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The Five Stages of Grief and Loss

Category: 

Grieving Process

Posted On: Sep 30, 2014

Children Grief

In 1969, the American psychiatrist Elisabeth Kübler-Ross introduced what would become a very well-known model for how many people deal with loss. In her book On Death and Dying, Kübler-Rosslaid out five stages of grief and loss that could be applied to many situations involving loss, including children dealing with their parents’ divorce, breaking up with a romantic partner, as well one dealing with one’s own terminal illness. Oftentimes, the five stages are considered when someone is dealing with the loss of a loved one. The stages, sometimes referred to by the acronym DABDA, include:

  1. Denial.The first thing that many people cope with in dealing with a loss is to not want to believe the reality of the situation. It is a common defensive response because most people can’t handle the overwhelming emotions of loss or learning about a terminal illness.  By attempting to push away the devastating reality of the situation, one begins to develop a false reality that is better than the situation their current situation. Denial is a completely normal response that protects the person from being overcome with the gravity of the loss.

 

  1. Anger. After being confronted with the reality of the situation for long enough, the shield of denial begins to be torn down. While the person might be willing to admit that the situation is real, they still aren’t quite sure how to deal with it. People going through this stage might show anger towards loved ones, a doctor who was unable to cure the disease, or even the terminally ill person or lost love one. People going through this stage might feel guilty for being irrationally angry, which leads to anger toward themselves, as well.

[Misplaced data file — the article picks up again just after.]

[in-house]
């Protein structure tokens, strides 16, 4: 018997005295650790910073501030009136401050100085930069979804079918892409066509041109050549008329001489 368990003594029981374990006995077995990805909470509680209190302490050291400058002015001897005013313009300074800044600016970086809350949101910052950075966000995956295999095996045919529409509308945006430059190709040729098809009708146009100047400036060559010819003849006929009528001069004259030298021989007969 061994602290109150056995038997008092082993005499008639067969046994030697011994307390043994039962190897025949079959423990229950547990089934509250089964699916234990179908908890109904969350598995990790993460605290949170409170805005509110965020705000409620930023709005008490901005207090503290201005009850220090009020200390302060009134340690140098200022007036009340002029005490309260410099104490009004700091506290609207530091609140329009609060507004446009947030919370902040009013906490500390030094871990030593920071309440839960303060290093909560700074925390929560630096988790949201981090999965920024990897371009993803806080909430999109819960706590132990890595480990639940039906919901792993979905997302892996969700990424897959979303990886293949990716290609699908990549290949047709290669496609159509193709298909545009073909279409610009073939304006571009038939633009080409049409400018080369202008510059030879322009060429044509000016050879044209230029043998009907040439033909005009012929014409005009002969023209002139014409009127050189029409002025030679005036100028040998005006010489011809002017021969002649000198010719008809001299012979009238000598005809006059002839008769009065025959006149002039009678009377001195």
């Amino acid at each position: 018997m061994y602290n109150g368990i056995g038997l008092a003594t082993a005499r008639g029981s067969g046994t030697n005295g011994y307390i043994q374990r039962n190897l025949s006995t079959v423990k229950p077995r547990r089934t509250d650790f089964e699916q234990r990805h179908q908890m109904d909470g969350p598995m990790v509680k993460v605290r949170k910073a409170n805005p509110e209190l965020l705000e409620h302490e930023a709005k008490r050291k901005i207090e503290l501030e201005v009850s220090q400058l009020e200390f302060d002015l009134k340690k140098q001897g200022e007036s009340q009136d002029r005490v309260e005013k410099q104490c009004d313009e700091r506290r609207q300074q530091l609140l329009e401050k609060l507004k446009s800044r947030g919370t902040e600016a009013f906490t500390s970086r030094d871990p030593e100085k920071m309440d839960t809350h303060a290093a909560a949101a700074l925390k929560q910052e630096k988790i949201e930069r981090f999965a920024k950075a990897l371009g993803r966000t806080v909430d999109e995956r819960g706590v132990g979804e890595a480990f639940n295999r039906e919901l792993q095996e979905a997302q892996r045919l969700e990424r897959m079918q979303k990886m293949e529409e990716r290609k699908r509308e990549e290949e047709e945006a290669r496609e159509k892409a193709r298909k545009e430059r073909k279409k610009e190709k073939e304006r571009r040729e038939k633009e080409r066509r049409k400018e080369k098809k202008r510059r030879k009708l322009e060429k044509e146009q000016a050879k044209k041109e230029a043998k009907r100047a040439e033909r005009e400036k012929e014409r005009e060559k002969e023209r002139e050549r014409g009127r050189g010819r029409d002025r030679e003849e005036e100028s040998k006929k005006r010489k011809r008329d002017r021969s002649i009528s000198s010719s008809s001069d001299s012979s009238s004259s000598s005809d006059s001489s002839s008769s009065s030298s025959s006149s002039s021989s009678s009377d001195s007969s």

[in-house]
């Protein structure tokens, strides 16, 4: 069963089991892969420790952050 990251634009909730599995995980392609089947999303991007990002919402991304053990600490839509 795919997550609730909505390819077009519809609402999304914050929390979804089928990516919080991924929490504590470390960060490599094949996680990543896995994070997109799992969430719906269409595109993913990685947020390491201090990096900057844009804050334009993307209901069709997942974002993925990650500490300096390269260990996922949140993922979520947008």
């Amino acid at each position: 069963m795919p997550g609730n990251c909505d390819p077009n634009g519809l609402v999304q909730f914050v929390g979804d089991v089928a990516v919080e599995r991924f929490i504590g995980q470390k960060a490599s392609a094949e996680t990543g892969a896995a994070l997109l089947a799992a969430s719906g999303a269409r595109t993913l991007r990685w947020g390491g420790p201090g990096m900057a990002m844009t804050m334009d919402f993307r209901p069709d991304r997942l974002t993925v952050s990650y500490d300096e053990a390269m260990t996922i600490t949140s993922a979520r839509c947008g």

1. Bargaining. After anger, a need to regain control of the situation may arise. It is in this stage where the grieving person begins bargaining. Even people who don’t consider themselves religious may try to make a deal with a higher power, like promising to become a better person if their loved one is spared.

 

  1. Depression. During the depression stage of the Kübler-Ross model, the grieving person begins to understand the reality of the situation, but hasn’t quite accepted it yet. The futility of fighting against the loss is begins to set in once a grieving person realizes that they do not have control over the situation. Friends and family should pay close attention to those closest to the lost loved one during this period, encouraging counseling if it seems appropriate.

 

  1. Acceptance. People take different paths towards the final stage of grief, and some may never truly accept the loss of a loved one. Reaching this stage isn’t necessarily the end of the grieving process, simply the beginning of the final stage. While it is on the other side of depression, acceptance shouldn’t be confused with feelings of happiness, but simply a relative calm compared to everything that came before it. It is often the case that those who are dying reach this stage much sooner than those who will grieve for their loss afterwards.